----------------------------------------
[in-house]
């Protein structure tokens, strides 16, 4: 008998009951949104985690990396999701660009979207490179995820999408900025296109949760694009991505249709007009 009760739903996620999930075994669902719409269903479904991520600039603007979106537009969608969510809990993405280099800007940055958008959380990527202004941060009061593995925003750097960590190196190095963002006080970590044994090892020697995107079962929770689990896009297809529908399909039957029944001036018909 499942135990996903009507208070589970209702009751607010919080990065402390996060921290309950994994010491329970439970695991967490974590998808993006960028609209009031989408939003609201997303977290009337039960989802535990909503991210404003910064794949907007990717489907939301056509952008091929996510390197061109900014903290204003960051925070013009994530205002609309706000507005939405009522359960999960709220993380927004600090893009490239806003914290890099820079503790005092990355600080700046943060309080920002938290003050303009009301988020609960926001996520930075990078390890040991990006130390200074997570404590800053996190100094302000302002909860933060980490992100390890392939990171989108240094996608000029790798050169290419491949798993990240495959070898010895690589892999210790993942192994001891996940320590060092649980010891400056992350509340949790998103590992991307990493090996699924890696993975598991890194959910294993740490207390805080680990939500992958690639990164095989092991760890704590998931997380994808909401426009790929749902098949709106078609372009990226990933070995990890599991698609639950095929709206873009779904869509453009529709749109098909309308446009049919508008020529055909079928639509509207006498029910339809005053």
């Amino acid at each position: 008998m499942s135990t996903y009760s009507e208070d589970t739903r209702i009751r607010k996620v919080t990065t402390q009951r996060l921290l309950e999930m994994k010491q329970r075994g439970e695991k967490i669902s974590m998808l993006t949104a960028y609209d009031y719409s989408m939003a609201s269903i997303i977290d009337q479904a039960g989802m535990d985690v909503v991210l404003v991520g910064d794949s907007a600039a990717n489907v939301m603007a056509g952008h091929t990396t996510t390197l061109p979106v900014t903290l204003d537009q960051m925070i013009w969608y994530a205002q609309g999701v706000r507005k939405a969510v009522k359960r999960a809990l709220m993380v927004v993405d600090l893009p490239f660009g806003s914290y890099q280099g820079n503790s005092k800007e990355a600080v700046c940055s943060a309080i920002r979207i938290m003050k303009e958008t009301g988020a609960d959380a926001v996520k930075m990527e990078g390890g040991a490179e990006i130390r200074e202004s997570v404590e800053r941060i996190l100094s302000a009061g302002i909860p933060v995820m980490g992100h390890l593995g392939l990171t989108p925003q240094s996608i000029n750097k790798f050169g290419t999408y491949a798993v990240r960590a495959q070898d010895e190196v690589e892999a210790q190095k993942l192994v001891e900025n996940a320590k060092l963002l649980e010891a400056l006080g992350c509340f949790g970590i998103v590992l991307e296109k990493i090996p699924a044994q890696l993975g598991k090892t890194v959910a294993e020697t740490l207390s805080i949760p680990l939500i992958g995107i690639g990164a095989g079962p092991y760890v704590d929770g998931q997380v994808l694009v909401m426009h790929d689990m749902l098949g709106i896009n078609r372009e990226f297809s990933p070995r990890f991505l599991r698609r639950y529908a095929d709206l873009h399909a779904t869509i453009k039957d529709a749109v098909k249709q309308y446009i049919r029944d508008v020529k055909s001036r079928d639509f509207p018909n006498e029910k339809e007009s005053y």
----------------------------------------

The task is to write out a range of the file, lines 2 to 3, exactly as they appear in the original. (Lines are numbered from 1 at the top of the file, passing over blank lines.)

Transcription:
């Protein structure tokens, strides 16, 4: 008998009951949104985690990396999701660009979207490179995820999408900025296109949760694009991505249709007009 009760739903996620999930075994669902719409269903479904991520600039603007979106537009969608969510809990993405280099800007940055958008959380990527202004941060009061593995925003750097960590190196190095963002006080970590044994090892020697995107079962929770689990896009297809529908399909039957029944001036018909 499942135990996903009507208070589970209702009751607010919080990065402390996060921290309950994994010491329970439970695991967490974590998808993006960028609209009031989408939003609201997303977290009337039960989802535990909503991210404003910064794949907007990717489907939301056509952008091929996510390197061109900014903290204003960051925070013009994530205002609309706000507005939405009522359960999960709220993380927004600090893009490239806003914290890099820079503790005092990355600080700046943060309080920002938290003050303009009301988020609960926001996520930075990078390890040991990006130390200074997570404590800053996190100094302000302002909860933060980490992100390890392939990171989108240094996608000029790798050169290419491949798993990240495959070898010895690589892999210790993942192994001891996940320590060092649980010891400056992350509340949790998103590992991307990493090996699924890696993975598991890194959910294993740490207390805080680990939500992958690639990164095989092991760890704590998931997380994808909401426009790929749902098949709106078609372009990226990933070995990890599991698609639950095929709206873009779904869509453009529709749109098909309308446009049919508008020529055909079928639509509207006498029910339809005053």
């Amino acid at each position: 008998m499942s135990t996903y009760s009507e208070d589970t739903r209702i009751r607010k996620v919080t990065t402390q009951r996060l921290l309950e999930m994994k010491q329970r075994g439970e695991k967490i669902s974590m998808l993006t949104a960028y609209d009031y719409s989408m939003a609201s269903i997303i977290d009337q479904a039960g989802m535990d985690v909503v991210l404003v991520g910064d794949s907007a600039a990717n489907v939301m603007a056509g952008h091929t990396t996510t390197l061109p979106v900014t903290l204003d537009q960051m925070i013009w969608y994530a205002q609309g999701v706000r507005k939405a969510v009522k359960r999960a809990l709220m993380v927004v993405d600090l893009p490239f660009g806003s914290y890099q280099g820079n503790s005092k800007e990355a600080v700046c940055s943060a309080i920002r979207i938290m003050k303009e958008t009301g988020a609960d959380a926001v996520k930075m990527e990078g390890g040991a490179e990006i130390r200074e202004s997570v404590e800053r941060i996190l100094s302000a009061g302002i909860p933060v995820m980490g992100h390890l593995g392939l990171t989108p925003q240094s996608i000029n750097k790798f050169g290419t999408y491949a798993v990240r960590a495959q070898d010895e190196v690589e892999a210790q190095k993942l192994v001891e900025n996940a320590k060092l963002l649980e010891a400056l006080g992350c509340f949790g970590i998103v590992l991307e296109k990493i090996p699924a044994q890696l993975g598991k090892t890194v959910a294993e020697t740490l207390s805080i949760p680990l939500i992958g995107i690639g990164a095989g079962p092991y760890v704590d929770g998931q997380v994808l694009v909401m426009h790929d689990m749902l098949g709106i896009n078609r372009e990226f297809s990933p070995r990890f991505l599991r698609r639950y529908a095929d709206l873009h399909a779904t869509i453009k039957d529709a749109v098909k249709q309308y446009i049919r029944d508008v020529k055909s001036r079928d639509f509207p018909n006498e029910k339809e007009s005053y």